Hemoglobin is an important component in your blood needed to transport oxygen to all parts of your body. If you have a low hemoglobin count or anemia, eating certain foods may be of benefit to increase your red blood cells. A diet plan for anemia should include a healthy balance of foods rich in iron and vitamins that help to assist your body absorb nutrients.
Pair Up Iron and Vitamin C
The body needs iron to make hemoglobin. A deficiency in iron can develop from poor iron intake, decreased gut absorption of iron, excessive bleeding or increased iron demand — as in pregnancy. In order to treat iron deficiency anemia, your doctor may recommend iron supplements and iron-rich foods to increase blood count, including:
- Red meat
- Pork and seafood
- Dark leafy vegetables, including spinach
- Beans and lentils
- Iron-fortified cereals
Your doctor may also recommend an increase in dietary vitamin C to help iron absorption. Vitamin C-rich foods include:
- Red or green peppers
- Kiwi fruit
- Citrus fruits, such as oranges and tangerines
Eat Foods High in Vitamin B12
Vitamin B12 is needed for red blood cells to grow and mature properly. Vitamin B12 deficiency may result from a lack of dietary vitamin B12, which is found in meat, seafood, eggs, dairy products and fortified cereals or breads. Vitamin B12 deficiency can also result from an autoimmune condition called pernicious anemia that limits the body's ability to absorb vitamin B12 from food. In addition to dietary changes, prescription vitamin B12 supplements or shots are needed to treat vitamin B12 deficiency.
Folate For Your Blood
Like vitamin B12, your body needs folate to make normal red blood cells. Pregnancy, certain anti-seizure medications, alcohol abuse and celiac disease can lower folate levels in the body. Rich sources of folate, a B vitamin, include:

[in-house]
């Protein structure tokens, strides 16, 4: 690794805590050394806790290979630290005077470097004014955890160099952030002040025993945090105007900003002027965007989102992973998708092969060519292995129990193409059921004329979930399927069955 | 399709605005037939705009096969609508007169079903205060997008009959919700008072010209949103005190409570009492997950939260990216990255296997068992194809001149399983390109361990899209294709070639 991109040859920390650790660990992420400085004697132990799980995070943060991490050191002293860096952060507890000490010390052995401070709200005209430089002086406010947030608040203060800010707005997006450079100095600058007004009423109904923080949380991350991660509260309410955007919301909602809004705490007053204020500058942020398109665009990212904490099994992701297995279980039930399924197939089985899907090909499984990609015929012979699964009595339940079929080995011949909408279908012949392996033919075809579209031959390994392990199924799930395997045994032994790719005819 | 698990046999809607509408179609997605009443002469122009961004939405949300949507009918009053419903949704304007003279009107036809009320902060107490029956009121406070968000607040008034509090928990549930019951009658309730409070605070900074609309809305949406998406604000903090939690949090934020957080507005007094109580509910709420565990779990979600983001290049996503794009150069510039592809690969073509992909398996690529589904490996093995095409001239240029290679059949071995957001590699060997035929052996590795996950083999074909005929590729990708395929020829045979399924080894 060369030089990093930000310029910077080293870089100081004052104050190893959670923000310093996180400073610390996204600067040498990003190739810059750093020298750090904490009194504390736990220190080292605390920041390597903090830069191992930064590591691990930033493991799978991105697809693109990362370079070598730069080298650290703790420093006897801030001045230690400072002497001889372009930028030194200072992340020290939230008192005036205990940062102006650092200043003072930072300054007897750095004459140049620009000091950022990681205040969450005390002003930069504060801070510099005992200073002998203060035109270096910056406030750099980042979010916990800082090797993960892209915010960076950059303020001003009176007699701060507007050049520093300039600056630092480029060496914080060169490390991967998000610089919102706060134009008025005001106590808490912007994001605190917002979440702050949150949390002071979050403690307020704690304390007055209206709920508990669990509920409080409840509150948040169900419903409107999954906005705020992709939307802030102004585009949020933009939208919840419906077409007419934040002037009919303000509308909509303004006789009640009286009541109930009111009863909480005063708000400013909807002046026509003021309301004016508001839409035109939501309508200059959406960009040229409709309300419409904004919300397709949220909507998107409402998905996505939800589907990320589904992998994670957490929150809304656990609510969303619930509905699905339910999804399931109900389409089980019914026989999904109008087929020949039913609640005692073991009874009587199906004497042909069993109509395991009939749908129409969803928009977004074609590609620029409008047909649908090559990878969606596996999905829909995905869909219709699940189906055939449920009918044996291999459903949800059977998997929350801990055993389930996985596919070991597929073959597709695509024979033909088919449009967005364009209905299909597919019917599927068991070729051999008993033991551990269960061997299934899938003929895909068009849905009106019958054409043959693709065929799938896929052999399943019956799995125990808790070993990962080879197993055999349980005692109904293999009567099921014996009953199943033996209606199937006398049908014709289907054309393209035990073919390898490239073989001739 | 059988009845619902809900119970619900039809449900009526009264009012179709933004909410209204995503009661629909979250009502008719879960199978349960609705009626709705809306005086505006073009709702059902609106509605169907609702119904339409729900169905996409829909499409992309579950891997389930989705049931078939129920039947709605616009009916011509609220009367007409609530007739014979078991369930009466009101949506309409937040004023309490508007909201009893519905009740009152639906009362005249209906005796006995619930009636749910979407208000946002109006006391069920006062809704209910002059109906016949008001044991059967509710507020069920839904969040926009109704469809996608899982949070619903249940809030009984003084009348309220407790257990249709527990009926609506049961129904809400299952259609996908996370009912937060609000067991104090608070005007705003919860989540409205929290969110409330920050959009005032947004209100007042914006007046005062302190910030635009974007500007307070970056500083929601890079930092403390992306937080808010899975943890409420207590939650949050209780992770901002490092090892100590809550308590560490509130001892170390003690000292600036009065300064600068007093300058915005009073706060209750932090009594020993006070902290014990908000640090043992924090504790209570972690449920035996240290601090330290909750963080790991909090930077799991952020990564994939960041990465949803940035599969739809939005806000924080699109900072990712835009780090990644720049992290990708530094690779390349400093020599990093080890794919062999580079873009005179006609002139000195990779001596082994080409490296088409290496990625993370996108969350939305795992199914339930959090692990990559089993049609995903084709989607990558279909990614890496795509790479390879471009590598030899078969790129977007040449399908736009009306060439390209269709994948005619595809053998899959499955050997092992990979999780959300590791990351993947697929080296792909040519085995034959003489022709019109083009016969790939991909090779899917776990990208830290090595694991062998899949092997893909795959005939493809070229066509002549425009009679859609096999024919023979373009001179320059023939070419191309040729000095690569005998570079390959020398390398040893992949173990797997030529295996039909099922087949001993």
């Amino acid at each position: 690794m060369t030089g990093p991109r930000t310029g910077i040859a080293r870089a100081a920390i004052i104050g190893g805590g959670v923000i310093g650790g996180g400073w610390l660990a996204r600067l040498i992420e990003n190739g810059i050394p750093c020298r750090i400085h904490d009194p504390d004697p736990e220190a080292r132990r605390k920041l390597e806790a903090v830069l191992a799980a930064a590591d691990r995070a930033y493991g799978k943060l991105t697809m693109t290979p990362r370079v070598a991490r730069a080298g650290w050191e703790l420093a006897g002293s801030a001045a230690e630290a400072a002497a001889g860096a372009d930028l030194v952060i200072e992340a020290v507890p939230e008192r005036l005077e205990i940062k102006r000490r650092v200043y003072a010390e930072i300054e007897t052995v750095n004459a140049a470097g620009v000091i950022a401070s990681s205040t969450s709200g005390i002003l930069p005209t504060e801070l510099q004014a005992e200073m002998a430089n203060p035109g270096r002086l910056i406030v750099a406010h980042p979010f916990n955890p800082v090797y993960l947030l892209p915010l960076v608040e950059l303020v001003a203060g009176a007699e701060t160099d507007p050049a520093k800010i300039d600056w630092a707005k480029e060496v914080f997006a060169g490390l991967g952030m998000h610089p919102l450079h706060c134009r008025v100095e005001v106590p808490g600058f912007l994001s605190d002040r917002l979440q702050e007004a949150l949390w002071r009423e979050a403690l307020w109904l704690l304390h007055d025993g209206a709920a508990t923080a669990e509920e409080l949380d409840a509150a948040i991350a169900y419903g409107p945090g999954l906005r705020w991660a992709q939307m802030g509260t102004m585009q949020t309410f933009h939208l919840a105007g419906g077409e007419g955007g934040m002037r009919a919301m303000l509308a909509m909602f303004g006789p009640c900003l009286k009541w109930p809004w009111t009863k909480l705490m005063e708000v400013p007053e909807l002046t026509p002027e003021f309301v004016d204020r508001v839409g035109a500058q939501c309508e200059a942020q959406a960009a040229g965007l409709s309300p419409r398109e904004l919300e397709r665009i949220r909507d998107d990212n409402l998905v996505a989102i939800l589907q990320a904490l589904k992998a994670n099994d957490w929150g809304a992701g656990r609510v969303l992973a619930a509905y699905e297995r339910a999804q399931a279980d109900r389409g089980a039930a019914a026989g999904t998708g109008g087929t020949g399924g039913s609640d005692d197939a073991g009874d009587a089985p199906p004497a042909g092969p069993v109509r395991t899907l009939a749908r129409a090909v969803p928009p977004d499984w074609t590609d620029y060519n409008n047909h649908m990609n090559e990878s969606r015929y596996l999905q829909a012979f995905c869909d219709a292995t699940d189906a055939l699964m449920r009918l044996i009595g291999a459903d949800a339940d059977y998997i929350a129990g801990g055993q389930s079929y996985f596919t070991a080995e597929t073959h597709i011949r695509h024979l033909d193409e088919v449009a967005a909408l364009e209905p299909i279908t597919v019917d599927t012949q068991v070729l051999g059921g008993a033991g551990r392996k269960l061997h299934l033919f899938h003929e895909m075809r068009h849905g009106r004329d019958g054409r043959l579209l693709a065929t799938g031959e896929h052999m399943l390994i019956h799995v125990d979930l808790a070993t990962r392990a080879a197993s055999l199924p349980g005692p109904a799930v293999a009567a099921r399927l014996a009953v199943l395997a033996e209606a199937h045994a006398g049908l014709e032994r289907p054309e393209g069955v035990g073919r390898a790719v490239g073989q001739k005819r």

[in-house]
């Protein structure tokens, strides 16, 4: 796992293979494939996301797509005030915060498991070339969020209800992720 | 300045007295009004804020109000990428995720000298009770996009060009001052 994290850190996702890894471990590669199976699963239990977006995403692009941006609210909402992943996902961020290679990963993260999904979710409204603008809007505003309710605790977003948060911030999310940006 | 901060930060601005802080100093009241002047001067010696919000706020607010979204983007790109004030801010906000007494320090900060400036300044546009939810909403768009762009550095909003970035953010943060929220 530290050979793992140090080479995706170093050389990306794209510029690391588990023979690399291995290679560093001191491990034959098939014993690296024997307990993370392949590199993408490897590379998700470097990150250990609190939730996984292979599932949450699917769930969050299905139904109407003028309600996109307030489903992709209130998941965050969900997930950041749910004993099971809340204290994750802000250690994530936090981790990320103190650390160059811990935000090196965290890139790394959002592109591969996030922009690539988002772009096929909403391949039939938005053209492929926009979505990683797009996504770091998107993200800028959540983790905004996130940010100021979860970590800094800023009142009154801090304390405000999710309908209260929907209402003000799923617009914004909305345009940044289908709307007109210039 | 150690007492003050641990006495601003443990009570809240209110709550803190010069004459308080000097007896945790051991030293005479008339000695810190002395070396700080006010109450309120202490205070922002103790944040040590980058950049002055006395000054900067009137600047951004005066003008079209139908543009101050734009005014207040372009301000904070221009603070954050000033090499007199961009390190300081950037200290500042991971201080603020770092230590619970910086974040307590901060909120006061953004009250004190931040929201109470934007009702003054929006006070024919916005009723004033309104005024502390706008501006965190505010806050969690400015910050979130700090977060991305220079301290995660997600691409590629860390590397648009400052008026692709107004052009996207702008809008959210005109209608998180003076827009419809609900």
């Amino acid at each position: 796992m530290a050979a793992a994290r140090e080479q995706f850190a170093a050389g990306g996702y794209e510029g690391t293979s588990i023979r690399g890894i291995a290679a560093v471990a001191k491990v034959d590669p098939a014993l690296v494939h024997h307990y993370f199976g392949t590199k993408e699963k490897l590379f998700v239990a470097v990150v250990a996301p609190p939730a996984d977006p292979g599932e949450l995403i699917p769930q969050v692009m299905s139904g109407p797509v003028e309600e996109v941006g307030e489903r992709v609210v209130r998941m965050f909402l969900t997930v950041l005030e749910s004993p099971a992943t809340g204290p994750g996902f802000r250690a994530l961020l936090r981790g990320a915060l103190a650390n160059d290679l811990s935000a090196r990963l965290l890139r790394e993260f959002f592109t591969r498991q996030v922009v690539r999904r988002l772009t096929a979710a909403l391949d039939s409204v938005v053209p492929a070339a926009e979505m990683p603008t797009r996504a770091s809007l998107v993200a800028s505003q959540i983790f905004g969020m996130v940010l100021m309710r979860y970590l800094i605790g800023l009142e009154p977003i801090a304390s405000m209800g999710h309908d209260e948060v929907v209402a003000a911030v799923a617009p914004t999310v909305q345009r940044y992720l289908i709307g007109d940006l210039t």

- Spinach and other leafy green vegetables
- Asparagus and Brussels sprouts
- Beef liver
- Dried beans
- Fortified breads, cereals and pasta
Increase Your Fluid Intake
Blood plasma is made up mostly of water. A decrease in plasma may be caused by blood loss, diarrhea, vomiting, other medical conditions and side effects of medications. Fluids, not food, are needed to treat blood plasma loss. If hypovolemia is severe, you will need fluids or blood given intravenously. If the plasma loss is mild — as in the case of dehydration from diarrhea — drinking fluids by mouth may be sufficient.
Warnings and Precautions
Anemia and hypovolemia need to be evaluated by your doctor. If you think you may have anemia, see your doctor. While mild anemia may cause no symptoms, you may experience fatigue or pale skin. As anemia becomes more severe, the symptoms usually worsen. Warning signs that warrant immediate medical care include bright red blood in your stool, black stools, chest pain, trouble breathing or feeling faint.
- National Heart, Lung, and Blood Institute: How Is Anemia Treated?
- American Family Physician: Iron Deficiency Anemia: Evaluation and Management
- National Institutes of Health: Office of Dietary Supplements: Vitamin C
- Clinical Medicine and Research: Megaloblastic Anemia and Other Causes of Macrocytosis
- American Family Physician: Update on Vitamin B12 Deficiency
- U.S. Department of Health and Human Services: National Heart, Lung, and Blood Institute: Your Guide to Anemia
- American Journal of Kidney Disease: Volume Depletion Versus Dehydration: How Understanding the Difference Can Guide Therapy